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Periochip

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Periochip

Periochip

CLINICAL PHARMACOLOGY

Microbiology

Chlorhexidine gluconate is active against a broad spectrum of microbes. The chlorhexidine molecule, due to its positive charge, reacts with the microbial cell surface, destroys the integrity of the cell membrane, penetrates into the cell, precipitates the cytoplasm, and the cell dies. Studies with PerioChip showed reductions in the numbers of the putative periodontopathic organisms Porphyromonas (Bacteroides) gingivalis, Prevotella (Bacteroides) intermedia, Bacteroides forsythus, and Campylobacter rectus (Wolinella recta) after placement of the chip. No overgrowth of opportunistic organisms or the adverse changes in the oral microbial ecosystem were noted. The relationship of the microbial findings to clinical outcome has not been established.

Pharmacokinetics

PerioChip releases chlorhexidine in vitro in a biphasic manner, initially releasing approximately 40% of the chlorhexidine within the first 24 hours and then releasing the remaining chlorhexidine in an almost linear fashion for 7-10 days. This enzymatic release rate assay is an experimental collagenase assay that differs from the Regulatory Specification's Agar Release Rate Assay. This release profile may be explained as an initial burst effect, dependent on diffusion of chlorhexidine from the chip, followed by a further release of chlorhexidine as a result of enzymatic degradation.

In an in vivo study of 18 evaluable adult patients, there were no detectable plasma or urine levels of chlorhexidine following the insertion of 4 PerioChips under clinical conditions. The concentration of chlorhexidine released from the PerioChip was determined in the gingival crevicular fluid (GCF) of these same subjects. In these subjects, a highly variable biphasic release profile for chlorhexidine was demonstrated, with GCF levels 4 hours after chip insertion (mean: 1444 ± 783 μg/mL), followed by a second peak at 72 hours (mean: 1902 ± 1073 μg/mL). In a second study involving the insertion of 1 PerioChip under clinical conditions, the mean GCF level of chlorhexidine peaked at 1088 ± 678 μg/mL at 4 hours. The mean GCF levels then declined in a highly erratic fashion to levels of 482 ± 447 μg/mL at 72 hours without producing a true second peak.

The results of these studies confirm a high degree of intersubject variability in chlorhexidine release from the PerioChip matrix in vivo that was not seen in vitro. Due to the nature and clinical use of the PerioChip dosage form, dose proportionality was not and would not be expected to be demonstrated between the two studies.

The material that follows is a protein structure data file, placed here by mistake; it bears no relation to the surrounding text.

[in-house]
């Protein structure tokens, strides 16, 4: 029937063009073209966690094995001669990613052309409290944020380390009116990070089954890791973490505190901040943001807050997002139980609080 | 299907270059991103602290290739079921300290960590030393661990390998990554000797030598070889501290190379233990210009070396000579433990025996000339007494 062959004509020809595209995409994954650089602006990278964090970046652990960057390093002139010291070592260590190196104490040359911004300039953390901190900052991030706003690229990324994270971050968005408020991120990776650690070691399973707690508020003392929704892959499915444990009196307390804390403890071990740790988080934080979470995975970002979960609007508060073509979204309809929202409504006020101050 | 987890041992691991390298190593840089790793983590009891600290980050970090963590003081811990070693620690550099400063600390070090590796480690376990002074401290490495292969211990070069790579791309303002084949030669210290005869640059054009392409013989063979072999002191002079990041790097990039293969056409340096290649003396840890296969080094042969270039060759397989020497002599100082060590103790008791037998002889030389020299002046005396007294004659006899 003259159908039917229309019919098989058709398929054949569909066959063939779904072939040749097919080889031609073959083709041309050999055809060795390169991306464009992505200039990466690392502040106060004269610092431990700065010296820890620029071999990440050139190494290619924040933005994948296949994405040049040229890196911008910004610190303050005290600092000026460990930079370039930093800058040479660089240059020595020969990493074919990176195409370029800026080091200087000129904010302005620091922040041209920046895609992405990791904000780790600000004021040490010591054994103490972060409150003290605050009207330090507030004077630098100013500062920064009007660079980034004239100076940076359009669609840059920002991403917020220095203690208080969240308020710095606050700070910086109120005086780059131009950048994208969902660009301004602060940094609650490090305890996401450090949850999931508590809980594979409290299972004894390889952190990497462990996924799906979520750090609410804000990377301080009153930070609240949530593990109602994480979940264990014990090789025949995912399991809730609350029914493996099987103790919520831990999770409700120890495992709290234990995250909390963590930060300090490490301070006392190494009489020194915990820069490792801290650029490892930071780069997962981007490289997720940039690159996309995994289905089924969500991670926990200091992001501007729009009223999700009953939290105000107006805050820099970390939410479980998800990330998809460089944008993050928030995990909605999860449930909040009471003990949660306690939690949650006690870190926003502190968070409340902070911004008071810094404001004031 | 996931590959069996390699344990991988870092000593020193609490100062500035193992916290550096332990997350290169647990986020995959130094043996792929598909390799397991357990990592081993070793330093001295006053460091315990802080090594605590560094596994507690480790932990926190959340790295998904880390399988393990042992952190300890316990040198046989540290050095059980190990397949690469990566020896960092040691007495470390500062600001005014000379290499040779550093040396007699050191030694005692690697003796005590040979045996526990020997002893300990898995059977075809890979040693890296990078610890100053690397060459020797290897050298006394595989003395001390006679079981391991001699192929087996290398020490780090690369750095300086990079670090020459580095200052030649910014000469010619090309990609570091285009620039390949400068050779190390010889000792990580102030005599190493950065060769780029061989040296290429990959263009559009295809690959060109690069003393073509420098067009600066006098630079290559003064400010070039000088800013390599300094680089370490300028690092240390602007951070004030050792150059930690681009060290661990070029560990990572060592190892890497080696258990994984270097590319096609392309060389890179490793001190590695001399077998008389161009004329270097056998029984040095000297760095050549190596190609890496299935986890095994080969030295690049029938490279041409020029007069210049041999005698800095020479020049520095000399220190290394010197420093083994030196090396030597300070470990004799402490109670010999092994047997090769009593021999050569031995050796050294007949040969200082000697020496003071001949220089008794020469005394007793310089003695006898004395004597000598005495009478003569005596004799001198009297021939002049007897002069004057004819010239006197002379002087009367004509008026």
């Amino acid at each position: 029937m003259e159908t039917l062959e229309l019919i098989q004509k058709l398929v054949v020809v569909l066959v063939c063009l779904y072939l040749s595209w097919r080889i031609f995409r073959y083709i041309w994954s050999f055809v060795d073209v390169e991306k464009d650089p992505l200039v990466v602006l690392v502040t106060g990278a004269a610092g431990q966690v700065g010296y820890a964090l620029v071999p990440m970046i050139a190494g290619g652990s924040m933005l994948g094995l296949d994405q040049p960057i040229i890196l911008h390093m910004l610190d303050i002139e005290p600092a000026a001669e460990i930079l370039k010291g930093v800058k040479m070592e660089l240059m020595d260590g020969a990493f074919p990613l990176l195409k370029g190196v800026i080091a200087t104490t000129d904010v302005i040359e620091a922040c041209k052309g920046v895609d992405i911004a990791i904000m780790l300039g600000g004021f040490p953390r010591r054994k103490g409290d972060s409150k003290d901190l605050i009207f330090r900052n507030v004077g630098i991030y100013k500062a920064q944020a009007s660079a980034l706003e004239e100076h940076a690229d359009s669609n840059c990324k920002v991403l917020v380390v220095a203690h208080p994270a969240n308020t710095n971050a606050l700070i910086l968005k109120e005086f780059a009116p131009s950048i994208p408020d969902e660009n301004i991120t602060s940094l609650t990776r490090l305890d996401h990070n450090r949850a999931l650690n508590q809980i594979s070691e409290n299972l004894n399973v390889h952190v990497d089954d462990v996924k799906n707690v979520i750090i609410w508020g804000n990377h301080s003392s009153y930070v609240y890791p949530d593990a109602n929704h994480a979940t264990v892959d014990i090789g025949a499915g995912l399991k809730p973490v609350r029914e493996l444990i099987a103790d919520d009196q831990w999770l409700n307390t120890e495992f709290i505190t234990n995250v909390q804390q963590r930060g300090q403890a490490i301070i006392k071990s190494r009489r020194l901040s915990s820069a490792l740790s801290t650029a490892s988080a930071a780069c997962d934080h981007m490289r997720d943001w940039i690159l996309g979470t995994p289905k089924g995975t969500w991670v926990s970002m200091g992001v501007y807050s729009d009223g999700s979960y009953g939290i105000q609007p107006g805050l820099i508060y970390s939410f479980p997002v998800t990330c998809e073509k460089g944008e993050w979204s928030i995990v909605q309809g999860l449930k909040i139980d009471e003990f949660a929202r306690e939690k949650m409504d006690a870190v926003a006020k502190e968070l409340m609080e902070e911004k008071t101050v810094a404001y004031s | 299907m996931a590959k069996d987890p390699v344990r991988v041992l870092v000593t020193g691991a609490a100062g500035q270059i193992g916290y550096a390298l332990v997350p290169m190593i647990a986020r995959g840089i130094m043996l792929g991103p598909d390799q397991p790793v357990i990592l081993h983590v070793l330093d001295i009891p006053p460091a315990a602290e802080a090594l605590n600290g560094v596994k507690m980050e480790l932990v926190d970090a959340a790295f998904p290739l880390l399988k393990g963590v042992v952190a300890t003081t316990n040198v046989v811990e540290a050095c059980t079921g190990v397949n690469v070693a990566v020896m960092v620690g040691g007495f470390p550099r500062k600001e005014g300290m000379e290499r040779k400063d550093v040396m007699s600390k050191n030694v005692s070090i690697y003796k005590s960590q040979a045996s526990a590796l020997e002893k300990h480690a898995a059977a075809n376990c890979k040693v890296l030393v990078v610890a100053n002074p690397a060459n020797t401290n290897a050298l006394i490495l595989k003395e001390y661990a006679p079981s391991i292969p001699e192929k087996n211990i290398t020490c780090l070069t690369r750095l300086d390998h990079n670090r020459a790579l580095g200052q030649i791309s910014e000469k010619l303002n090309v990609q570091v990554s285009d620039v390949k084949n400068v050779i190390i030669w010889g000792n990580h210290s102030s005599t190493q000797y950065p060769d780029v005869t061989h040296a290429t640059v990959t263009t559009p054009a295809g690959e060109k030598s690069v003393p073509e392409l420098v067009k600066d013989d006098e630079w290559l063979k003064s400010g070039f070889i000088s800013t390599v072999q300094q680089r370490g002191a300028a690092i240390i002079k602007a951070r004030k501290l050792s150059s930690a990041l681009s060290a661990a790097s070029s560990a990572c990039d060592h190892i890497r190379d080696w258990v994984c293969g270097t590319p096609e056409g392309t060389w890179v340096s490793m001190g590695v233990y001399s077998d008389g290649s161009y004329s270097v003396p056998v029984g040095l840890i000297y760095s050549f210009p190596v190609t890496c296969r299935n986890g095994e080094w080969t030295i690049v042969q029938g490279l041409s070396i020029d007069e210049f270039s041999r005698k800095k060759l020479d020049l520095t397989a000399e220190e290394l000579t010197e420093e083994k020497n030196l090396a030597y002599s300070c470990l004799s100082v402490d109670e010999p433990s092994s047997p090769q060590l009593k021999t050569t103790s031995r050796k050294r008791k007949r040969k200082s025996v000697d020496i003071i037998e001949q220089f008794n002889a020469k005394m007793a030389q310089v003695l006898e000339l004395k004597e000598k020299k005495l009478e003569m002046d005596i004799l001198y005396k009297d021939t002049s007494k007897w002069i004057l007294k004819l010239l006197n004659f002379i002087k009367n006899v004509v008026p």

Clinical Studies

In two double-blind, randomized, controlled clinical trials, 447 adult patients with periodontitis were entered who had at least 4 pockets with probing depth of 5-8 mm that bled on probing. Patients studied were in good general health. Diabetics were excluded from the studies. PerioChip was not studied in acutely abscessed periodontal pockets. Patients were free of supragingival calculus prior to baseline. In these two studies, the effects of scaling and root planing (SRP) alone, and SRP followed by PerioChip treatment, were compared. All patients received full mouth SRP at baseline. If the pocket depth remained ≥ 5 mm at 3 and/or 6 months after initial treatment, another chip was placed into the pocket. Teeth treated with PerioChip were found to have significantly reduced probing pocket depth (PD) compared with those treated with SRP alone at 9 months after initial treatment, as shown on Table 1.

Table 1 : Probing pocket depth (PD) at baseline and reduction in PD at 9 months from 2 five-center U.S. clinical trials (in mm, mean ± SE)

Time Study # 94 – 002 Study # 94 - 003
SRP alone SRP + PerioChip SRP alone SRP + PerioChip
PD at Baseline 5.69 ± 0.58
(n = 107)
5.79 ± 0.61
(n = 108)
5.56 ± 0.54
(n = 115)
5.67 ± 0.56
(n = 117)
PD Reduction at 9 months 0.78 ± 0.07
(n = 101)
1.06 ± 0.07*
(n = 101)
0.52 ± 0.07
(n = 107)
0.84 ± 0.08**
(n = 110)
SE = standard error; SRP = Scaling and Root Planing Significantly different from SRP alone:
* (p = 0.006);
** (p = 0.001)

PerioChip treatment resulted in a greater percentage of pockets and patients that showed an improvement in PD of 2 mm or more compared with SRP alone at 9 months, as shown in Table 2. The differences in improvement were statistically significant when analyzed on a per patient basis (p < 0.005). PerioChip treatment maintained probing attachment level (PAL) compared with baseline or with SRP alone at 9 months. The effects of PerioChip on bleeding upon probing have not been established. In the two studies, there were no significant changes in plaque development or gingivitis. Smokers and non-smokers were enrolled in these studies; although non-smokers using PerioChip demonstrated significant improvement in PD, smokers demonstrated a trend towards improvement that did not reach statistical significance. This finding is consistent with the consensus that smoking is a risk factor in periodontal diseases.

Table 2 : Number (percentage) of pockets and patients with an improvement in PD ≥ 2mm at 9 months from 2 five-center U.S. clinical trials

  Study #94-002 Study #94-003
SRP alone SRP + PerioChip SRP alone SRP + PerioChip
Pockets 21/202 (11%) 44/202 (22%) 12/214 (6%) 36/220 (16%)
Patients (one or both sites) 17/101 (17%) 36/101 (36%) 11/107 (10%) 28/110 (25%)

In the two clinical studies above and an additional study (619 patients), the adverse effects of tooth staining or altered taste perception were not reported after the use of PerioChip.

Last reviewed on RxList: 2/3/2012
This monograph has been modified to include the generic and brand name in many instances.

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